But by proposing these rescissions so late in the fiscal year, and at a time when Congress is in recess and aid funds are normally moving to final sign-off, the White House is willfully throwing a grenade into the federal spending process at a critical moment (the fact that it has exempted programs promoted by the President’s daughter also speaks volumes). The late notification of the proposed rescissions leaves Congress with insufficient time to review and respond. And by slow-rolling new funding actions until Congress responds, the White House creates a self-fulfilling prophecy in which the funds will expire while awaiting Congress’ decision. Even if Congress ultimately rejects the rescissions, there will be too little time left in the fiscal year to disburse much of the money. This transparent attempt to void Congressional intent on the budget violates the fundamental Constitutional requirement that Congress sets spending levels and the President must then faithfully execute the budget. If a President can use an end-run like this to subvert Congressional intent, it raises fundamental Constitutional issues—which is why a GAO study assessed that this kind of action is unlawful.

3. These cuts would deal enormous harm to people helped by US assistance around the world.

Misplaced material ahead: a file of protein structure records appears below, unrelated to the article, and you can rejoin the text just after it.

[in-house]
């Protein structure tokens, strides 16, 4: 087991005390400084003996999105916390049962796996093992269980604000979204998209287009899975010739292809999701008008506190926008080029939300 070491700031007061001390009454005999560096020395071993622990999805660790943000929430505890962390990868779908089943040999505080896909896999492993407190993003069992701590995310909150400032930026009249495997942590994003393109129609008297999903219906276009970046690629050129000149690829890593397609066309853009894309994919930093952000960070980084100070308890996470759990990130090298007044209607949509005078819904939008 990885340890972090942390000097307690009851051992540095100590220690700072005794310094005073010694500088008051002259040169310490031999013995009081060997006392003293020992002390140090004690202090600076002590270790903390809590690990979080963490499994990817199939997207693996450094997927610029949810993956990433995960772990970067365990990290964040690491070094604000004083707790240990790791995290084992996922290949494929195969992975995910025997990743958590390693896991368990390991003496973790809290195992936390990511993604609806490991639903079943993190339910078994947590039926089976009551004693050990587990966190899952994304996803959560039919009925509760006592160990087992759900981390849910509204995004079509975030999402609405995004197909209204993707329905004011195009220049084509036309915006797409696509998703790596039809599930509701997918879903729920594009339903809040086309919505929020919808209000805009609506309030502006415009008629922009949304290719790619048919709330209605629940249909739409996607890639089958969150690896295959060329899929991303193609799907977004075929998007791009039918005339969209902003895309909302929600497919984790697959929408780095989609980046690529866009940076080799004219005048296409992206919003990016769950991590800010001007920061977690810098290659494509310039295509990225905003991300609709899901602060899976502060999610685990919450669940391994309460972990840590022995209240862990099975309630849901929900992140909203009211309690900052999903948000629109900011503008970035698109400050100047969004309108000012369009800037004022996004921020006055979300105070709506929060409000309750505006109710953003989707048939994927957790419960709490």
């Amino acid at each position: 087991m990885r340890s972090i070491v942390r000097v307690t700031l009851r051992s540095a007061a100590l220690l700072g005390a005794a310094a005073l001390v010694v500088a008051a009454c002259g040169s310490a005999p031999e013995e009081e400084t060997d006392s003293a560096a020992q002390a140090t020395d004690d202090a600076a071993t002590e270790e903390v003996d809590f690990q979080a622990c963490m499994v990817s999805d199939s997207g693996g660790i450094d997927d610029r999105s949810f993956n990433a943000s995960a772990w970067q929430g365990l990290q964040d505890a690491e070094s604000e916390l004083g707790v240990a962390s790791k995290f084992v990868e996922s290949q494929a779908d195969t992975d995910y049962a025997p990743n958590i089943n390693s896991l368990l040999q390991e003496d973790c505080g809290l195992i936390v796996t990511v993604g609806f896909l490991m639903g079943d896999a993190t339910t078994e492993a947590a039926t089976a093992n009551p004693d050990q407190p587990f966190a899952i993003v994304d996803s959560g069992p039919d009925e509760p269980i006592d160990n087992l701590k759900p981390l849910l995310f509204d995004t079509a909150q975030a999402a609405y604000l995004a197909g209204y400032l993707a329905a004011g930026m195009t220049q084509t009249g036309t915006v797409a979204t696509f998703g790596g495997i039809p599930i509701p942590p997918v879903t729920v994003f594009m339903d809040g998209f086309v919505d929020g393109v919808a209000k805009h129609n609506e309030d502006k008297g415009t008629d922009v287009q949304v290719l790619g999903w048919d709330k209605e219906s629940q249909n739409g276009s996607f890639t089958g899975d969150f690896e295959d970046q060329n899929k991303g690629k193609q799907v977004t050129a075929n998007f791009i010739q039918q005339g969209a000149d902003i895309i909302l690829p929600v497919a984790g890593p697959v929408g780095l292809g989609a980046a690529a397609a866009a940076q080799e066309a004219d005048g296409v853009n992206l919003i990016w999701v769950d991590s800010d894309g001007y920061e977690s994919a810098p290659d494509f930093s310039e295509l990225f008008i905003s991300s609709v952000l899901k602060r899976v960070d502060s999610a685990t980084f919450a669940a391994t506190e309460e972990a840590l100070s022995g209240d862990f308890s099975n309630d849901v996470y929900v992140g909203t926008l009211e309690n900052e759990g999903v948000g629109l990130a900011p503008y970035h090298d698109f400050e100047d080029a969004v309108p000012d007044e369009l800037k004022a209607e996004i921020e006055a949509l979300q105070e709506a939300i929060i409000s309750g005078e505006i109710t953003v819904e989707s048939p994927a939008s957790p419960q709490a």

Freezing funds from the accounts listed—including development assistance, global health, peacekeeping, and international organization support—would directly undermine key US programs and commitments.

US peacekeeping support helps to keep peace missions around the world running: like the programs of UN peacekeepers, who are protecting hundreds of thousands of conflict victims from attack in South Sudan. US global health budgets help to fund vaccine programs, AIDS treatment, and pandemic preparedness—all first-order lifesaving programs. Development assistance programs and support to international organizations provide funding for everything from women’s empowerment to clean water to childhood education. Halting these programs does real harm, and will likely cost lives.

It's up to Congress to read between the lines of the White House’s political game and stand firm in support of US global leadership.


CGD blog posts reflect the views of the authors, drawing on prior research and experience in their areas of expertise. CGD is a nonpartisan, independent organization and does not take institutional positions.

Image credit for social media/web: Photo by Lance Cheung/USDA.